Since the pub conversation and subsequent plotting (described here https://readingroomcafeproject.com/2017/01/08/writing-workshops-and-courses/ ) I have been trying to think about how it would work. It would work with just 3 students, but would be better with more. It’s obviously something I’d love to do, something that would be worthwhile for both me and my students, but how can I make it work? Who would my students be? Would advice from a publisher and author be enough? Do you need to be a somebody in order to impart knowledge this day and age? Will people listen to the ghost writer who rejected a living in traditional publishing and “work for hire” in favor for artistic control?
The who part, as I read into it, of my students is a little more complicated than I’d thought. The idea is that everyone has a novel in them, so I might not just be working with people who are already confident in their talents. Good. I like writers, but I like little old ladies with ideas and board teachers and pissed off bankers and housewives and stay at home dads and delivery drivers and shop keepers and personal trainers, music conductors and professional dog walkers and everyone in between too. Who might want to write a novel in their spare time but isn’t confident enough to start, or contact publishers? Everyone. Well, anyone, at least.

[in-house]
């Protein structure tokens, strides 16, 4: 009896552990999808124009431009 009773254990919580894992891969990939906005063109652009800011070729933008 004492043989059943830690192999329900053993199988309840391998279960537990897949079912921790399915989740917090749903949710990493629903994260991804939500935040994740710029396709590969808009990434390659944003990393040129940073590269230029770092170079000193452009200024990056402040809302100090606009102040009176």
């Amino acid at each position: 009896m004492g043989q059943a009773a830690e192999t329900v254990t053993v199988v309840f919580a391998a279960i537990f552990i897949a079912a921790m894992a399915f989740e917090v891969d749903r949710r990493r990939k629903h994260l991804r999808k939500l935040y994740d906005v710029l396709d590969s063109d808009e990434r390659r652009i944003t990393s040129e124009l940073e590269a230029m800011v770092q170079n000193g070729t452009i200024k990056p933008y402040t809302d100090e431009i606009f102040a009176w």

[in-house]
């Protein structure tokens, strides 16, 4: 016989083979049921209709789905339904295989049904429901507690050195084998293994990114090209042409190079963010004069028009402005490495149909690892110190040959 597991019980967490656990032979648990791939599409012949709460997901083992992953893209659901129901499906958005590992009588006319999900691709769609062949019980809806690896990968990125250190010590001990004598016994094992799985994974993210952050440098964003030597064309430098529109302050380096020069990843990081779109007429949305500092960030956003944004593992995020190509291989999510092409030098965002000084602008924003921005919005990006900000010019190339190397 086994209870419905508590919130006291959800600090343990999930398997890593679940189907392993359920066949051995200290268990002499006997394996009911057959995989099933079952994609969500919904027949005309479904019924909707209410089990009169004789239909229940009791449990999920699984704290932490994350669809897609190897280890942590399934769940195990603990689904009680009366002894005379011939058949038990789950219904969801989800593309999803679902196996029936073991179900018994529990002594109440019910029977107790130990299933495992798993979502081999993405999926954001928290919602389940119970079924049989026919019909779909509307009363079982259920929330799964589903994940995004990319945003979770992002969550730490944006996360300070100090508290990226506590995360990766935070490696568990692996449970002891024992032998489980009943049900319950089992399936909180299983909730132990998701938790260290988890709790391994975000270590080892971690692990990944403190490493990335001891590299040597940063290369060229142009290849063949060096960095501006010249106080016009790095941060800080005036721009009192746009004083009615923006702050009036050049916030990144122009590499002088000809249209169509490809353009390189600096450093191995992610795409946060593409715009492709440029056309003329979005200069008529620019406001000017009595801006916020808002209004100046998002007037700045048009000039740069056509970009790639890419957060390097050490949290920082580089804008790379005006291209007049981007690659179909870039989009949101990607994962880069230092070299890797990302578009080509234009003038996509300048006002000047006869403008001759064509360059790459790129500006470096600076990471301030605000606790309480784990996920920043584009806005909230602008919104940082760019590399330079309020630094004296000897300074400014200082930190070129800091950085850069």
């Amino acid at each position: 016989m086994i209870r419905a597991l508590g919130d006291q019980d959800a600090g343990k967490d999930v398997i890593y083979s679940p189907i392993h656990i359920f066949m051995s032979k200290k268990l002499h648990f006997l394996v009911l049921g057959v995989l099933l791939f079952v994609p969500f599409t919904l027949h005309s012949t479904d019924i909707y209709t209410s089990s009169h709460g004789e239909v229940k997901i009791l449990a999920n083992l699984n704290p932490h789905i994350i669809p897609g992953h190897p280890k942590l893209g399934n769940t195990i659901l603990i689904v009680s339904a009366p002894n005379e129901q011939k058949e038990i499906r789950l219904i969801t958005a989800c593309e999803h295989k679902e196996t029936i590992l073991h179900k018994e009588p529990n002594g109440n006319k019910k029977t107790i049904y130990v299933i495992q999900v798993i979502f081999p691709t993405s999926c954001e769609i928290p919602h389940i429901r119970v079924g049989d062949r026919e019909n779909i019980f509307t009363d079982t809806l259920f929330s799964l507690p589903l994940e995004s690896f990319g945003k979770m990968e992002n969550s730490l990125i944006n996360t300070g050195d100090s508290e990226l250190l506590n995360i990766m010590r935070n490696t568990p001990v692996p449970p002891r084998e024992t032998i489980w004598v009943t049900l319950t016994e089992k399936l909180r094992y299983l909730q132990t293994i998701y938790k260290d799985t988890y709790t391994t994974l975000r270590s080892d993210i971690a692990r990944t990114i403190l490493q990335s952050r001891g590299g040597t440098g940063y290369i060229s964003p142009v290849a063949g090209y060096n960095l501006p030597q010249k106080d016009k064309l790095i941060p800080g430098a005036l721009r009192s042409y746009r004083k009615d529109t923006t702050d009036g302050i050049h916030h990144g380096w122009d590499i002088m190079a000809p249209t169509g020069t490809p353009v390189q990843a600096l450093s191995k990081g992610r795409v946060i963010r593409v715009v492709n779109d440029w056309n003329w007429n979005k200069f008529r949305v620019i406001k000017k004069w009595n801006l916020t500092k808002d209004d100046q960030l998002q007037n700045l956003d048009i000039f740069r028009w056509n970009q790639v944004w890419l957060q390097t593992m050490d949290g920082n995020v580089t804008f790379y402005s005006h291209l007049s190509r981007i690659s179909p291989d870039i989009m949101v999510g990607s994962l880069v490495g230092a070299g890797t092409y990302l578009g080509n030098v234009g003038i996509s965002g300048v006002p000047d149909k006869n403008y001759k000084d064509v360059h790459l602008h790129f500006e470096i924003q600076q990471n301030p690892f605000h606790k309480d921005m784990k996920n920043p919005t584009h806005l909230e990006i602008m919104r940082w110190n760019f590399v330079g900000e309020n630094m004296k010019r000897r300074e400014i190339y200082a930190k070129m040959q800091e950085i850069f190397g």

The thing is, I would ideally want about 10 students but I couldn’t have a group of more than 15 – that would be the limit, but I wouldn’t test people. They wouldn’t be admitted based on previous experience or academic success, because those things aren’t an indicator of anything, other than previous experience or academic success. They would have to be able to get to Bury, near Manchester, once a month for 4 hours on a Sunday. They would have to want to write a novel. That is all.
I think the main thing I will need to do is to be prove that my methods work for at least me as a writer – the actual writing and production of the book. I’ve got the second in the series of my children’s novel coming out soon, so obviously I can write quickly and produce the books. So that’s sorted. But how do I do it? I have been having a think about how I would go about teaching this course and as far as I can see it’s all about the plan. I’m quite like a lot of other writers who work quickly in that I use very detailed plans. With huge gaps so that I can come back and add or move things. I think that that’s important. So the first of my 12 sessions would be on planning, among other things; story telling exercises; descriptive writing practice; lists of things we hate to see in other people’s work and how to avoid them in our own.